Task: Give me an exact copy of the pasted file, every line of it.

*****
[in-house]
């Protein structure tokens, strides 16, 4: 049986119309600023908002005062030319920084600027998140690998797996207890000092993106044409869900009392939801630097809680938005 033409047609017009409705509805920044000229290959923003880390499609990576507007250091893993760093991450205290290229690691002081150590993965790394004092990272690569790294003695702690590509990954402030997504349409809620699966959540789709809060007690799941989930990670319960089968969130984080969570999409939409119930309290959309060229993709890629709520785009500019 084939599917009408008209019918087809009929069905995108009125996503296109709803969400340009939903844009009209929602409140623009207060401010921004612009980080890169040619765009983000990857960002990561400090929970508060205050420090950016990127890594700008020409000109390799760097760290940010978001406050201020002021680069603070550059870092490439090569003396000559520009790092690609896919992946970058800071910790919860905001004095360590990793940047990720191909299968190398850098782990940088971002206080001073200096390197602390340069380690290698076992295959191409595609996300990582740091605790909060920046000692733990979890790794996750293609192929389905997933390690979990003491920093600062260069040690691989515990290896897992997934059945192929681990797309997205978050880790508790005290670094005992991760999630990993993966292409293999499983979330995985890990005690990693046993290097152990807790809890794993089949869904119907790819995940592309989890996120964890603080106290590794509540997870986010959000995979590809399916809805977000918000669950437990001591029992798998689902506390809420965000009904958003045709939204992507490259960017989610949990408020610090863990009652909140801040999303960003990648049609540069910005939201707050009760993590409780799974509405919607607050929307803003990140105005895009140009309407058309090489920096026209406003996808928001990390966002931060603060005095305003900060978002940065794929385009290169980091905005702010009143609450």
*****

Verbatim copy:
[in-house]
């Protein structure tokens, strides 16, 4: 049986119309600023908002005062030319920084600027998140690998797996207890000092993106044409869900009392939801630097809680938005 033409047609017009409705509805920044000229290959923003880390499609990576507007250091893993760093991450205290290229690691002081150590993965790394004092990272690569790294003695702690590509990954402030997504349409809620699966959540789709809060007690799941989930990670319960089968969130984080969570999409939409119930309290959309060229993709890629709520785009500019 084939599917009408008209019918087809009929069905995108009125996503296109709803969400340009939903844009009209929602409140623009207060401010921004612009980080890169040619765009983000990857960002990561400090929970508060205050420090950016990127890594700008020409000109390799760097760290940010978001406050201020002021680069603070550059870092490439090569003396000559520009790092690609896919992946970058800071910790919860905001004095360590990793940047990720191909299968190398850098782990940088971002206080001073200096390197602390340069380690290698076992295959191409595609996300990582740091605790909060920046000692733990979890790794996750293609192929389905997933390690979990003491920093600062260069040690691989515990290896897992997934059945192929681990797309997205978050880790508790005290670094005992991760999630990993993966292409293999499983979330995985890990005690990693046993290097152990807790809890794993089949869904119907790819995940592309989890996120964890603080106290590794509540997870986010959000995979590809399916809805977000918000669950437990001591029992798998689902506390809420965000009904958003045709939204992507490259960017989610949990408020610090863990009652909140801040999303960003990648049609540069910005939201707050009760993590409780799974509405919607607050929307803003990140105005895009140009309407058309090489920096026209406003996808928001990390966002931060603060005095305003900060978002940065794929385009290169980091905005702010009143609450």